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OCM Java EE 6 Enterprise Architect Exam Guide (Exams 1Z0-807, 1Z0-865 & 1Z0-866)  RSS feed

 
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Author/s    : Paul Allen, Joseph Bambara
Publisher   : McGraw-Hill Osborne Media
Category   : Java Certification
Review by : Jeanne Boyarsky
Rating        : 7 horseshoes

I want to give the "OCM Java EE 6 Enterprise Architect Exam Guide" book 9 horseshoes and the CD with the practice exam 2 horseshoes. I'll compromise and give the whole entity 7 horseshoes. What's wrong with the CD you ask? It requires Windows. When I installed it on my Windows virtual machine, I got an error that it could not register the font Lucidia-Sans Regular TrueType. Verify that you have sufficient permissions to install fonts and that the system supports this font." The software worked fine without the font, so I could have done with the error. Also, the hint button in practice mode (titled "assistance") looked like a title and it took me a few minutes of searching to find it.

Ok, now that I've gotten that out of the way, let's go on to the actual book. All three parts of the exam are covered. I think part 1 is covered the best followed part 3. This makes sense as part 2 of the exam is more "doing."

As with other McGraw-Hill books, there are some hands on exercises and each chapter ends with a two minute drill along with practice questions. Some of the questions were true/false and not representative of the exam format. They don't tell you how many answers are correct which makes them harder.

I particularly liked the tables. Both to review topics and to map scenarios to patterns and technologies. This is a skill you need for the exam so it was great to have it highlighted.
I like that it wasn't an artificial world. The book mentions Eclipse, Spring, Guice and WebSphere. I also liked the phrase "note that these answers are not necessarily what you might encounter in your workplace." I was surprised to see so much JavaScript code in the book, but it was apparent that isn't on the exam.

When I look the (SCEA 5) exam, I used the Cade/Sheil book. Allen/Bambara's book covers version 6, has much more detail on what you need to know and has way more practice questions. It's actually possible to use it to study instead of just as a brief review.

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Disclosure: I received a copy of this book from the publisher in exchange for writing this review on behalf of CodeRanch.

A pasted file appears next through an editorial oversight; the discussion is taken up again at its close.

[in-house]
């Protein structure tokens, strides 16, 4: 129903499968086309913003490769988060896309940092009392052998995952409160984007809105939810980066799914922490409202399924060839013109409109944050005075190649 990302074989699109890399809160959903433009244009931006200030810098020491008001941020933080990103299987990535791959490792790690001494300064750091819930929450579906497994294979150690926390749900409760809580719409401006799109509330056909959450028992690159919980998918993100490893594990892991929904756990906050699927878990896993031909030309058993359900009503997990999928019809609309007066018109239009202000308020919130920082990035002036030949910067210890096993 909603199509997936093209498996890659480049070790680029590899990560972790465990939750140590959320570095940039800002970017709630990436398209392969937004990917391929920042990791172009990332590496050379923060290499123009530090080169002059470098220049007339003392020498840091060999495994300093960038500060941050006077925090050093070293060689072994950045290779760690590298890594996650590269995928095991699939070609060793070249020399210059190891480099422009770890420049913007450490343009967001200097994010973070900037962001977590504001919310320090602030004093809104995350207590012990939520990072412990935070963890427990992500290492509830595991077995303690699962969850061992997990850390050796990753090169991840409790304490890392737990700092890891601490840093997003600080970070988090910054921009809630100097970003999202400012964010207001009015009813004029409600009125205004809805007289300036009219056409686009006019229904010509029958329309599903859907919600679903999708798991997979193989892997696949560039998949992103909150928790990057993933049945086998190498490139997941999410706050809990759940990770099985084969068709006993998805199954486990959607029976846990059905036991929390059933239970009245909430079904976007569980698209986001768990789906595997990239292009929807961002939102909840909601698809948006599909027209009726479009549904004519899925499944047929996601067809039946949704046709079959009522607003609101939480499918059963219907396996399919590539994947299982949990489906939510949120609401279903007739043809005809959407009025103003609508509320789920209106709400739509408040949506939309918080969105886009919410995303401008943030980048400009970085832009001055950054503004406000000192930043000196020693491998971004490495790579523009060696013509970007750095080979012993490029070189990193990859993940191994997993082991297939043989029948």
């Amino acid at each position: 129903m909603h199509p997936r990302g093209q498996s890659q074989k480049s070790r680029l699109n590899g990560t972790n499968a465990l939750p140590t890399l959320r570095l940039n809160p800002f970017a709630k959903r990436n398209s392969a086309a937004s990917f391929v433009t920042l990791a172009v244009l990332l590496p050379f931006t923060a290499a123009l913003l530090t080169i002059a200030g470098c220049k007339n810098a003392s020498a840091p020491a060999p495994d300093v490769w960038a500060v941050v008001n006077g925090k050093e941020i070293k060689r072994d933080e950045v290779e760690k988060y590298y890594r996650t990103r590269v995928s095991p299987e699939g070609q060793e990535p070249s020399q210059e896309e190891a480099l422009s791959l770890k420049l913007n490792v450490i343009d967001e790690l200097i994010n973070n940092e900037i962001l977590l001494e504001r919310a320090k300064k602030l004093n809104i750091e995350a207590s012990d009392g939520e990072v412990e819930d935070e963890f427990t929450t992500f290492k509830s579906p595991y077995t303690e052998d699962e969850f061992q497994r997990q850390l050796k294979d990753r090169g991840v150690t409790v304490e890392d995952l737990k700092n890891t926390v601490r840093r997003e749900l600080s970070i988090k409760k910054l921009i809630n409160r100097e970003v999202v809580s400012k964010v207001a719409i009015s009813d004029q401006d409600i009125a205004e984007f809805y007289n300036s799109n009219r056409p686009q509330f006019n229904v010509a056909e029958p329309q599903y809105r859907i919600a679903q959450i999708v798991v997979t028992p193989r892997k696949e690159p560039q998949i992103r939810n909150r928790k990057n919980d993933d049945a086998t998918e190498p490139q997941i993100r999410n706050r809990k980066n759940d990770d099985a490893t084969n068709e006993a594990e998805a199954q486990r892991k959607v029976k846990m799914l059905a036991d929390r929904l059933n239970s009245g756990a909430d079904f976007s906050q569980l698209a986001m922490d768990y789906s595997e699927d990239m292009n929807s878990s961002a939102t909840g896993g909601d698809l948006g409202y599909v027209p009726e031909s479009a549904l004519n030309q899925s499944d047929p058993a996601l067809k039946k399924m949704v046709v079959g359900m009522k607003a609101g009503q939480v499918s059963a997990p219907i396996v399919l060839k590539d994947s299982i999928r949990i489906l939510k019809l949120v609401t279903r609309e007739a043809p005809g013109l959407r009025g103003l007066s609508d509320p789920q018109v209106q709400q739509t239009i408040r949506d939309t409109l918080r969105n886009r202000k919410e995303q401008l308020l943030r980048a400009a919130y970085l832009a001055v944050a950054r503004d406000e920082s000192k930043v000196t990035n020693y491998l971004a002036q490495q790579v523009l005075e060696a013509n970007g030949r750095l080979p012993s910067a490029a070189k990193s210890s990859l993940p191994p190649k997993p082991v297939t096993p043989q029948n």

More info at Amazon.com
 
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HI Team,

Is this book, enough for that exam?

Regards,
-Pankaj.
 
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Marshal
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For part 1, definitely. For part 2, I think you'd need other resources depending on your level of experience.
 
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Review by : Greg Charles
Rating        : 6 horseshoes

This book does a decent job describing the architect exam and the principles needed to pass the first part of the exam, with some insights into the second and third. The introduction promises to take a conceptual approach, which isn't completely realized in the following chapters, but still means the book will useful to working software engineers interested in architecture, even if they don't take the certification exam.

Anyone who is seriously considering taking this exam will already have exposure to many of the topics covered here: UML, EJBs, messaging, design patterns, security, etc. Each chapter could be a book on its own, so there's really not room to go into much detail. The book is laid out to parallel the exam objectives, which makes it a good way to discover your weak areas, but also leads to quite a bit of overlap, and in some cases word-for-word duplication from previous sections. "Exam Watch" sidebars do a good job of relating the text to what you might encounter on the exam, but, oddly, they are sparsely used. There should be more a lot more of these. Diagrams and illustrations are also too sparsely used and don't always synch perfectly with the accompanying text. They feel like something of an afterthought. The text style varies, and while it is often engaging, there are parts that just seem to be laundry lists of features for the technology under discussion.

Overall, this book fulfills its promise of presenting the concepts needed to succeed on the architect exam. Readers will find themselves skimming many of the sections, since they will already be familiar with the material, but it's a good review, and I found several places where my own knowledge was incomplete, especially on technologies recently introduced.

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Disclosure: I received a copy of this book from the publisher in exchange for writing this review on behalf of CodeRanch.

More info at Amazon.com
 
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If I want to learn from scratch and consolidate my existing knowledge, can I use this book to prepare for part 1? I have 3 years of Java, but most of the time I have used frameworks like Spring(MVC), so I don't feel very comfortable with EE yet. Also, is it a good idea to learn from Java EE7 tutorial from Oracle, or should I follow the EE6 version?
 
Jeanne Boyarsky
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you should use the Java EE tutorial that goes with the version of the exam you wish to take. Keep in mind the exam is higher level knowledge than the tutorials and the book targets this higher level knowledge.
 
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